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Home News Archive USAF Reorganizes for Speed, Innovation, Collaboration

USAF Reorganizes for Speed, Innovation, Collaboration

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Speed. Agility. Innovation.

Nearly everybody associated with defense acquisition says those are the goals. Well, along with on-time and on-budget delivery. Along with the requisite quality and performance. Never mind that some of those goals are mutually incompatible. (For example, in an agile, innovative environment, your budget was obsolete after Day 1 of program performance.) That’s what defense leaders say they want.

Despite saying that those are the goals, recent history has shown that the actions of the Pentagon’s “fourth estate” don’t match the words. It’s almost as if the Office of the Secretary of Defense (OSD) is in charge of defending the status quo, rather than “moving tail to tooth” in order to focus more of the massive DoD budget on direct warfighter support. Disappointing.

Nonetheless, it seems that the military services are taking responsibility for fostering weapon system development speed, agility, and innovation. For example, Air Force Secretary Heather Wilson recently announced a reorganization of the USAF Space and Missile Systems Center, an organization than oversees a portfolio of space-related acquisition programs valued at more than $6 billion. According to a report by Space News (link in previous sentence)—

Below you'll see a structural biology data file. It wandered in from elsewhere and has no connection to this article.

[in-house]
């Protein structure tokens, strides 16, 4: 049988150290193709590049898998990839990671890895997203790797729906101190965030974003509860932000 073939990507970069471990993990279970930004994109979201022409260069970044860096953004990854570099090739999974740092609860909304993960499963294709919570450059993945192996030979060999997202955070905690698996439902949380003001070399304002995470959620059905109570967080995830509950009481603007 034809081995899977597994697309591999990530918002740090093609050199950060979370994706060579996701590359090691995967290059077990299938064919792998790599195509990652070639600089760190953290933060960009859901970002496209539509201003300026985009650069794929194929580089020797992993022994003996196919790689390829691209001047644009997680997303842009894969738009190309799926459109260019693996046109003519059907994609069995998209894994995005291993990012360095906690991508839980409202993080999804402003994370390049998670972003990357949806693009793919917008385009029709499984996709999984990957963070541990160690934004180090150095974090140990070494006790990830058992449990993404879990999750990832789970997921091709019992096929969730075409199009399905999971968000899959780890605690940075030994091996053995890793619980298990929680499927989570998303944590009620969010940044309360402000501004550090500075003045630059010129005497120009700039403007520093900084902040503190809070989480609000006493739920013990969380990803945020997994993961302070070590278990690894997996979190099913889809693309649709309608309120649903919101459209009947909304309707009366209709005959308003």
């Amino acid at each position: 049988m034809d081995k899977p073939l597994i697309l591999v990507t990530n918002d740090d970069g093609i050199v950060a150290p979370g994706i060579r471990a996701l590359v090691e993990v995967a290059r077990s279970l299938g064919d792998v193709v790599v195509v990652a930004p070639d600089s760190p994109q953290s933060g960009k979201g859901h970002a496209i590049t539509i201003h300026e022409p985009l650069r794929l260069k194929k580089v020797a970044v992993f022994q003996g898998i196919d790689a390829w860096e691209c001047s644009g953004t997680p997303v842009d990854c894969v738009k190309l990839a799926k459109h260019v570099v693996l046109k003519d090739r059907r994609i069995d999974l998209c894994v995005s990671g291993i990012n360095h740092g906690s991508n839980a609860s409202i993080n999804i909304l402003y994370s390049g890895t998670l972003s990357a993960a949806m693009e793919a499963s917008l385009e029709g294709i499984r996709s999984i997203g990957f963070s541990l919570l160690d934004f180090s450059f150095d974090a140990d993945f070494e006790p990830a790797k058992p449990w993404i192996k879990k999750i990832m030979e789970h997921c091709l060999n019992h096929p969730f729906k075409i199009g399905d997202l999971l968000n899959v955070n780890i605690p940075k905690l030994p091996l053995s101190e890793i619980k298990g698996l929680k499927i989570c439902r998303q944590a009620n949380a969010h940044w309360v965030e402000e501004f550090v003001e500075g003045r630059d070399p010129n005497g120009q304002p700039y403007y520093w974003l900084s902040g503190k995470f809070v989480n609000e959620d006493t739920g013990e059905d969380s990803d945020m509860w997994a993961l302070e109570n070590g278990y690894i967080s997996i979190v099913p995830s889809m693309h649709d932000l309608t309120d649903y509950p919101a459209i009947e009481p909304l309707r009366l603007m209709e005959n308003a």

Wilson … announced the Air Force will establish a new office that will report directly to Assistant Secretary for Acquisition Will Roper and whose mission will be to ‘speed things up.’ This office will work with program managers to identify bottlenecks. ‘Their job will not be to buy things but to change the Pentagon rules and processes through which we buy things so that speed is a priority and an expectation,’ said Wilson. ‘It’s time to stop circumventing the bureaucracy and start rewiring it.’ Many fingers are pointed when acquisition programs take too long to deliver products, but the ‘biggest barrier is in the Pentagon,’ Wilson said.

Secretary Wilson announced the reorganization of the SMSC and creation of two new offices within the new organization. One office will focus on innovation. The other will work “to increase partnerships with foreign allies and commercial space companies.” Another source reported that the new Innovation Office will “focus on emerging and pioneering technologies, which will free up program managers to concentrate their efforts on their own program.” The new Collaboration Office will focus on developing partnerships with “foreign allies and commercial space companies.”

It seems the Air Force gets it.

In particular, the Air Force seems to get the importance of collaboration. Not all DoD stakeholders seem to share that same viewpoint. For example: here. Candidly, it’s refreshing to see that somebody understands that innovation and true collaboration do not originate from “arms-length” or even adversarial business dealings; but instead, those attributes emerge when partnerships between government and industry are forged.